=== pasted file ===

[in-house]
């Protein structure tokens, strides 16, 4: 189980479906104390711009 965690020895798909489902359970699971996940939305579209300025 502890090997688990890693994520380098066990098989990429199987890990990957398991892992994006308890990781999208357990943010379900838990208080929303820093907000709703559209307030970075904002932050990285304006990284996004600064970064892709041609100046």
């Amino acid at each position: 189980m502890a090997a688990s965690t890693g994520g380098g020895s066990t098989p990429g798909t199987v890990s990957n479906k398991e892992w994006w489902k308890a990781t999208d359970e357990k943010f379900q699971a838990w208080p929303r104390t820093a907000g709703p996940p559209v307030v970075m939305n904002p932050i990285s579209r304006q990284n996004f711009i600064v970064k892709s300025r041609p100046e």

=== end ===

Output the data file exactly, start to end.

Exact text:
[in-house]
């Protein structure tokens, strides 16, 4: 189980479906104390711009 965690020895798909489902359970699971996940939305579209300025 502890090997688990890693994520380098066990098989990429199987890990990957398991892992994006308890990781999208357990943010379900838990208080929303820093907000709703559209307030970075904002932050990285304006990284996004600064970064892709041609100046």
């Amino acid at each position: 189980m502890a090997a688990s965690t890693g994520g380098g020895s066990t098989p990429g798909t199987v890990s990957n479906k398991e892992w994006w489902k308890a990781t999208d359970e357990k943010f379900q699971a838990w208080p929303r104390t820093a907000g709703p996940p559209v307030v970075m939305n904002p932050i990285s579209r304006q990284n996004f711009i600064v970064k892709s300025r041609p100046e």